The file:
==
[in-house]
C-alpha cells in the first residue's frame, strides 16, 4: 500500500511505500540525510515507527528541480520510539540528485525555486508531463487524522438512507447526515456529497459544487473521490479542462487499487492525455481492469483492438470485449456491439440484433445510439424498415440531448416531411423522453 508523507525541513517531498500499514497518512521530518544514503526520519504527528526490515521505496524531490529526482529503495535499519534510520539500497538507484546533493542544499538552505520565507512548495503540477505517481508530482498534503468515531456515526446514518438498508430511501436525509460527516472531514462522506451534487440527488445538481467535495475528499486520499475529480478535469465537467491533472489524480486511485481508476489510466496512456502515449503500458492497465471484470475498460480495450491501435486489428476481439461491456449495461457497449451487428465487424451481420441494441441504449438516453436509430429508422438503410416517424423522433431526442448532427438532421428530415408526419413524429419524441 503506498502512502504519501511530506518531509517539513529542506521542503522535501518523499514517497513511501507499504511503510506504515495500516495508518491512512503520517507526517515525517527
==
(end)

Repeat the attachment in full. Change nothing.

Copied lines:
[in-house]
C-alpha cells in the first residue's frame, strides 16, 4: 500500500511505500540525510515507527528541480520510539540528485525555486508531463487524522438512507447526515456529497459544487473521490479542462487499487492525455481492469483492438470485449456491439440484433445510439424498415440531448416531411423522453 508523507525541513517531498500499514497518512521530518544514503526520519504527528526490515521505496524531490529526482529503495535499519534510520539500497538507484546533493542544499538552505520565507512548495503540477505517481508530482498534503468515531456515526446514518438498508430511501436525509460527516472531514462522506451534487440527488445538481467535495475528499486520499475529480478535469465537467491533472489524480486511485481508476489510466496512456502515449503500458492497465471484470475498460480495450491501435486489428476481439461491456449495461457497449451487428465487424451481420441494441441504449438516453436509430429508422438503410416517424423522433431526442448532427438532421428530415408526419413524429419524441 503506498502512502504519501511530506518531509517539513529542506521542503522535501518523499514517497513511501507499504511503510506504515495500516495508518491512512503520517507526517515525517527